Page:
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The U.S. is being widely criticized around the world for backing an Israeli plan that will allow Israel to keep large areas of the West Bank while denying the Palestinians a right of return to their homeland. President Bush endorsed the plan on Wednesday during a meeting in Washington with Israeli Prime Minister Ariel Sharon. Never before has an American president openly backed Israel’s building of settlements in the occupied territories. Another part of the plan calls for Israel to pull completely out of the Gaza Strip. Palestinian Prime Minister Ahmed Qurie said,"This is a catastrophe that has to be dealt with. What is fixed is that we have rights and we will defend them." U.N. Secretary-General Kofi Annan criticized Bush for ignoring the wishes of Palestinians, while the European Union said it would only accept such a plan if both the Israelis and Palestinians agreed to it. The head of the Arab League, Amr Moussa, said Bush’s move "cancels all frameworks and it represents dangerous developments in the Arab-Israeli conflict." Lebanese President Emile Lahoud added "It undermines hope for a just and comprehensive peace, inflames feelings of enmity toward America and opens the door toward retaking these rights by force, through all legitimate means of resistance." The Guardian of London reports British Prime Minister Tony Blair will ask Bush today to take a more even handed approach to the Israeli-Palestinian situation. Blair is in Washington for a special summit with Bush.
The increasing resistance in Iraq against the US occupation has forced the Pentagon to extend the stay of 20,000 US troops who were scheduled to leave soon for home. Defense Secretary Donald Rumsfeld made the announcement Thursday as he admitted the US had not anticipated the recent level of violence. 93 U.S. troops have died so far in April. He said, "I certainly would not have estimated that we would have had the number of individuals lost."
In Fallujah, hospital officials are reporting another 15 Iraqis have been killed by US forces This comes as the United Nations’ top advisor in Iraq is criticizing the US for its attack on Fallujah. Over 600 Iraqis have been killed over the past week. The UN advisor Lakhdar Brahimi said, "The collective punishments are not acceptable, cannot be acceptable, and to cordon off and besiege a city is not acceptable. There is no military solution to the problems and ... the use of force, especially of excessive use of force, makes matters worse."
Meanwhile UN advisor Lakhdar Brahimi has proposed a possible way for the US to hand over power in Iraq after June 30. Under the proposal, the US-appointed Iraqi Governing Council would be dissolved and replaced by a transitional government appointed by the UN. The Bush administration has backed the plan, which would allow the US to remain in charge of military and security matters.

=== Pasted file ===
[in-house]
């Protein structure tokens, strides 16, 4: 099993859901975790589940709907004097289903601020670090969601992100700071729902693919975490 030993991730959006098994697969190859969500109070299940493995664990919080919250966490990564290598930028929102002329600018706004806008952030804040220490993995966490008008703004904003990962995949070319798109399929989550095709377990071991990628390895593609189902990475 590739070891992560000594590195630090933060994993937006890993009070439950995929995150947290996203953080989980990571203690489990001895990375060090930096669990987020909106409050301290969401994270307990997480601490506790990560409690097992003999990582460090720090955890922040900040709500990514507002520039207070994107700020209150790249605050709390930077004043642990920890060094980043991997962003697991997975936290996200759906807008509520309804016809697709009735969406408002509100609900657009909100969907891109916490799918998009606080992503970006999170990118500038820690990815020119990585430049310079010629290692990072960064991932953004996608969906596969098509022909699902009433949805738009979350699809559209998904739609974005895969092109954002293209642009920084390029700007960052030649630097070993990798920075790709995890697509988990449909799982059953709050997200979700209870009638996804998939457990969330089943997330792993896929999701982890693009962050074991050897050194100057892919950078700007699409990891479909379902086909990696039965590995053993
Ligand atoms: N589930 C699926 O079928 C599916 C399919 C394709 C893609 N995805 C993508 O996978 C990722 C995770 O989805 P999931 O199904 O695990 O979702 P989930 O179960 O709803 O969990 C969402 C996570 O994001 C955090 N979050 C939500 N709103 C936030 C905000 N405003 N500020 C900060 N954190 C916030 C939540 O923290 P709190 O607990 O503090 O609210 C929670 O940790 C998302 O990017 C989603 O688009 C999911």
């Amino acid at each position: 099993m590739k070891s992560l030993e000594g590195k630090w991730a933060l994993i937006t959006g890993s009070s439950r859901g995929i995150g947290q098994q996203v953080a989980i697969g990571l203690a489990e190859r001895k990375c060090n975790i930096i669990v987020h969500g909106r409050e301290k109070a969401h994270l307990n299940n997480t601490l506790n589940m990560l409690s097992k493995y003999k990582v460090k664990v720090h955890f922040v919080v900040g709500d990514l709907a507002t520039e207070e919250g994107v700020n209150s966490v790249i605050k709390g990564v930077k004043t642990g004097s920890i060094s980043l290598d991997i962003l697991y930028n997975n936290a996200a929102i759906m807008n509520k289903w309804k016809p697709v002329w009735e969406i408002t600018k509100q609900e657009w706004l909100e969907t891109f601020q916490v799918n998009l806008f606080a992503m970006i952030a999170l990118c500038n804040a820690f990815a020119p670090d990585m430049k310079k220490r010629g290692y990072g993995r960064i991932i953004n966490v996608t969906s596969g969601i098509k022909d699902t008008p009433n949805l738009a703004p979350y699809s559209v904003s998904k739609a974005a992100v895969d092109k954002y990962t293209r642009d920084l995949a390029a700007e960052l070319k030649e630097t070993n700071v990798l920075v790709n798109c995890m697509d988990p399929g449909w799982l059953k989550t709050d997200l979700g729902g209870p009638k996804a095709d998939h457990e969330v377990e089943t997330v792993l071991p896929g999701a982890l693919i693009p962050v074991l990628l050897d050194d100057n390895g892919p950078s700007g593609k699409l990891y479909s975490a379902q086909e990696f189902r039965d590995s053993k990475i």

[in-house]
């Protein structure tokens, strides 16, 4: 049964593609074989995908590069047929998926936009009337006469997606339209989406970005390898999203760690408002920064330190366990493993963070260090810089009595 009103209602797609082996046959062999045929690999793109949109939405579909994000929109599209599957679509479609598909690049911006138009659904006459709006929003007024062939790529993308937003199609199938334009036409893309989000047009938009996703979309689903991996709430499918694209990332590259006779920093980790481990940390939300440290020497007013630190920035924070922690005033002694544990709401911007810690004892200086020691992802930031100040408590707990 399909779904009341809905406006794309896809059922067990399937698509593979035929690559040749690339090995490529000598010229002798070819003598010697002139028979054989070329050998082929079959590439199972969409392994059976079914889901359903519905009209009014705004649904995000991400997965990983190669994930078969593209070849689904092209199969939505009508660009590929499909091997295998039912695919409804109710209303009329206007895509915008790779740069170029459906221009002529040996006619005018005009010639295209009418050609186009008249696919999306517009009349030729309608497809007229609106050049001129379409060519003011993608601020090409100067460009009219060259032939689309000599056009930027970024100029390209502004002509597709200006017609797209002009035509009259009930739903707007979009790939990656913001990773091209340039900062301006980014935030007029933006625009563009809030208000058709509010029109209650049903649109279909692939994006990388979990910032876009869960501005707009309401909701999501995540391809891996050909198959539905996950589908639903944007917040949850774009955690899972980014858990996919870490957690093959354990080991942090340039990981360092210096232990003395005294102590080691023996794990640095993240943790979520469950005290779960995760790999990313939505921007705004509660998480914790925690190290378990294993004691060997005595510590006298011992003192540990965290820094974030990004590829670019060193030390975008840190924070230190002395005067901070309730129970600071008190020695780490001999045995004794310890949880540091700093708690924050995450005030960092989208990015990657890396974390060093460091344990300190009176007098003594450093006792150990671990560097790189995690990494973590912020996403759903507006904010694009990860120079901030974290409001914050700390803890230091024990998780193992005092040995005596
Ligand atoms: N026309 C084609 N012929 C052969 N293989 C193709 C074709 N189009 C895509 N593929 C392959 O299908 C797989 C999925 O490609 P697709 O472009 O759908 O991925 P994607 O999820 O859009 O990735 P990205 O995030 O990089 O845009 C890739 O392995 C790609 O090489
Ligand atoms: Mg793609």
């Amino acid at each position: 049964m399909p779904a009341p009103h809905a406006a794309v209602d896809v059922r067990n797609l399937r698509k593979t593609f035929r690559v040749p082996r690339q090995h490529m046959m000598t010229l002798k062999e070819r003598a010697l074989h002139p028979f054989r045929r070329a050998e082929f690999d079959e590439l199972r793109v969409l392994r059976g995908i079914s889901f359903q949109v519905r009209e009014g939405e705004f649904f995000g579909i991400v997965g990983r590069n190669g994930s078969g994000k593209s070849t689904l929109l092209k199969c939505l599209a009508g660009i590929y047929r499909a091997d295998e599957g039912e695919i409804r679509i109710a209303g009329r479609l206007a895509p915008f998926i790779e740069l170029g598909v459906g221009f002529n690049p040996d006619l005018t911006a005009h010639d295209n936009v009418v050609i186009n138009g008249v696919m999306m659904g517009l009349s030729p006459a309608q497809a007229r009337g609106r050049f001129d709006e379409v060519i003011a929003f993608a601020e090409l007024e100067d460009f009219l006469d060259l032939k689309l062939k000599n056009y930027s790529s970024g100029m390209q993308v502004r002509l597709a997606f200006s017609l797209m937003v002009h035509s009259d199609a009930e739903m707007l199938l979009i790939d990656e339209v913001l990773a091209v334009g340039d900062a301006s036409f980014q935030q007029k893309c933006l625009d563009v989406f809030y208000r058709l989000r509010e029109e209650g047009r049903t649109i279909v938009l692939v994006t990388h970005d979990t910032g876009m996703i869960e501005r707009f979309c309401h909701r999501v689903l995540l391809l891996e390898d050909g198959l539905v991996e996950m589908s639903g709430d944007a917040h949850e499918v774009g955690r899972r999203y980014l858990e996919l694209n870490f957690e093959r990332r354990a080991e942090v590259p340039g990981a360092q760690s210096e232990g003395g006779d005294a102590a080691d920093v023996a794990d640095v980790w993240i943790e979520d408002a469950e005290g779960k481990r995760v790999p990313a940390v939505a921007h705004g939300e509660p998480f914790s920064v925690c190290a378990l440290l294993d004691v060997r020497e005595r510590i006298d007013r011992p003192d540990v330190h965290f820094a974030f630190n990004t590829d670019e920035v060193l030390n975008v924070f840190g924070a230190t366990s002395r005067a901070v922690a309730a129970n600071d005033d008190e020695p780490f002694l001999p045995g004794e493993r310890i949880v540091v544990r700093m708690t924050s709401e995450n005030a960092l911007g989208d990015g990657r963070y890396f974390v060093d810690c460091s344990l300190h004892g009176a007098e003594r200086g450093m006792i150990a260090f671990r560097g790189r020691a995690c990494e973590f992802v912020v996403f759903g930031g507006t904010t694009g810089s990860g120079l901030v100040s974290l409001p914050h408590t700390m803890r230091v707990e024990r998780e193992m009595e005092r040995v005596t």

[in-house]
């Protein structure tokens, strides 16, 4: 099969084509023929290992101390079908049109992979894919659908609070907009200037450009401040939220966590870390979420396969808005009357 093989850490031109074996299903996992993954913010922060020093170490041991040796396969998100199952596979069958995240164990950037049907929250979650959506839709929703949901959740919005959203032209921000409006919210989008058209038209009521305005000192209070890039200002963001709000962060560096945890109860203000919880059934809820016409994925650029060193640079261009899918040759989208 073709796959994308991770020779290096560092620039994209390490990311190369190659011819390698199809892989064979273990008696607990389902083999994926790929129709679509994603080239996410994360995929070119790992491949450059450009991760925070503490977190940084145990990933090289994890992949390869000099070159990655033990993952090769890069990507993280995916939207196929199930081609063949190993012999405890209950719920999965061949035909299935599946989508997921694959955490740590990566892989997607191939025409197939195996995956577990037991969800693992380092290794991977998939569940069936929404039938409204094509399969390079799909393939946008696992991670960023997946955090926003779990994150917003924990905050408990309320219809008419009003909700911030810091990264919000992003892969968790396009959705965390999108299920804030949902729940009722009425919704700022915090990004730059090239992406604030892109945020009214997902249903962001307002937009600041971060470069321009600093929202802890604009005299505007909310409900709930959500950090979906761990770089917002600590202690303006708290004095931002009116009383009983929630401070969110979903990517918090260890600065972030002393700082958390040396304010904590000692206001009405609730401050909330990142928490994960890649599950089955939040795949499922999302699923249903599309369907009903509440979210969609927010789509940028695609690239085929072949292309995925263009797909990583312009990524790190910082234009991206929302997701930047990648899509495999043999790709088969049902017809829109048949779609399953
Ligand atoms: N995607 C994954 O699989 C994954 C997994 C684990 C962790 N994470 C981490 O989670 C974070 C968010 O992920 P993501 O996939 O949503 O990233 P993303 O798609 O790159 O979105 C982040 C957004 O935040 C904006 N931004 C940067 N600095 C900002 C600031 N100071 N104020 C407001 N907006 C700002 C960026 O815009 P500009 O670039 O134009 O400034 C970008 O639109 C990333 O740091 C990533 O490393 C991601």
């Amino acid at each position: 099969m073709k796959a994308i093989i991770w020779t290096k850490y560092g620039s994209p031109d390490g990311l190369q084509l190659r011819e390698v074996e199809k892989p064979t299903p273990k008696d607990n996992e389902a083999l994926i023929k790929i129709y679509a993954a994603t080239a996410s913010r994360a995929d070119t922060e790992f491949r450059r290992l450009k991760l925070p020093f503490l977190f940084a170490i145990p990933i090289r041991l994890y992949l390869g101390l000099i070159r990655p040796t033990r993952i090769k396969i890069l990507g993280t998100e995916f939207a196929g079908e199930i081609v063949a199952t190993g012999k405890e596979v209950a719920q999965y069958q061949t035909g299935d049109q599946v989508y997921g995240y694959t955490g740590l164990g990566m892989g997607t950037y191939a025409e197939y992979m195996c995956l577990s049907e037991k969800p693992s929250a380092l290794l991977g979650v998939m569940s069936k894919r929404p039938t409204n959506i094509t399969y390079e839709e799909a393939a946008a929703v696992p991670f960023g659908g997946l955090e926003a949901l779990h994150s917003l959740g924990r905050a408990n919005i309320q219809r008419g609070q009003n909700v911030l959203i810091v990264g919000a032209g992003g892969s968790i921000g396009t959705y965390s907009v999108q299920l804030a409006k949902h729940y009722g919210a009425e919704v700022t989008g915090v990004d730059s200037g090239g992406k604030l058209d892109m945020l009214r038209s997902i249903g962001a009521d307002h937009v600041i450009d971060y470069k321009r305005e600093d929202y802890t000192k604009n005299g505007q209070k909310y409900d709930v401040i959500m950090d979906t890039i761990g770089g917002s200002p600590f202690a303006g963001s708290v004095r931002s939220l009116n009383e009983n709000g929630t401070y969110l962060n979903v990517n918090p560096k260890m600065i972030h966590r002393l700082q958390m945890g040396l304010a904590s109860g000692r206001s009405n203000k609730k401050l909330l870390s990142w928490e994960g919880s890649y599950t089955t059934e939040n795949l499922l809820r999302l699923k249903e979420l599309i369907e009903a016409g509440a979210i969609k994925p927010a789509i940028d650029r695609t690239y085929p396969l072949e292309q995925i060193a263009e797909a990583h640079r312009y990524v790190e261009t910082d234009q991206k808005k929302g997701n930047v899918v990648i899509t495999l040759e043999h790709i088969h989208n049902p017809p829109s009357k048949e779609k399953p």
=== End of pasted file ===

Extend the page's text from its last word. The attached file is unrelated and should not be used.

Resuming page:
In other news from Iraq, a senior Iranian diplomat was assassinated Thursday a day after he was sent to Iraq to head a Iranian delegation that was negotiating a truce between the US and Shiite cleric Moqtada Sadr.
The United Nations nuclear watchdog group is reporting the U.S. has left some Iraqi nuclear facilities unguarded allowing radioactive materials to be taken out of the country. The International Atomic Energy Agency sent the US a letter outlining their findings three weeks ago. The Bush administration has yet to respond.
And the three Japanese civilians who were taken hostage last week in Iraq were released unharmed Thursday in Baghdad.
The Associated Press is reporting a senior intelligence official has come forward to reveal that the CIA warned as early as 1995 that Islamic fundamentalists were likely to use planes to carry out attacks against American landmarks in Washington and New York. And by 1997 the CIA had identified Osama Bin Laden’s intent to attack the US. The official disclosed information contained in the classified National Intelligence Estimate of 1995 and 1997. The release of information came less than a day after the 9/11 Commission criticized the CIA for failing to recognize al-Qaida as a formal terrorist organization until 1999.
Meanwhile the New York Times is reporting the White House may pre-empt the Sept. 11 commission’s final report this summer by embracing a proposal to create a powerful new post of director of national intelligence, administration officials. The director would be put in charge of the government’s 15 different intelligence agencies.
The Environmental Protection Agency has determined that more one half of the country lives in areas with air quality below federal standards. A total of 474 counties were cited for having too much smog-causing pollution. The dirtiest sections identified were all in California. We’ll have more on this story later in the show.
South Africa the African National Congress strengthened its power in the country’s Parliament this week by winning 70 percent in an election that marked the 10th anniversary of the ANC’s historic rise to power in post-apartheid South Africa.
In South Korea, the liberal Uri Party has won a majority of seats in the country’s National Assembly in what the Washington Post describes as the country’s sharpest shift to the left in four decades. The election results are seen as a response to conservative lawmakers’ vote last month to impeach South Korean president.
Bush In campaign news, Senator John Kerry accused President Bush of manipulating fears about security for political gain. Kerry said "Home base for George Bush, as we saw to the nth degree in the press conference, is terror. Ask him a question, he’s going to terror."
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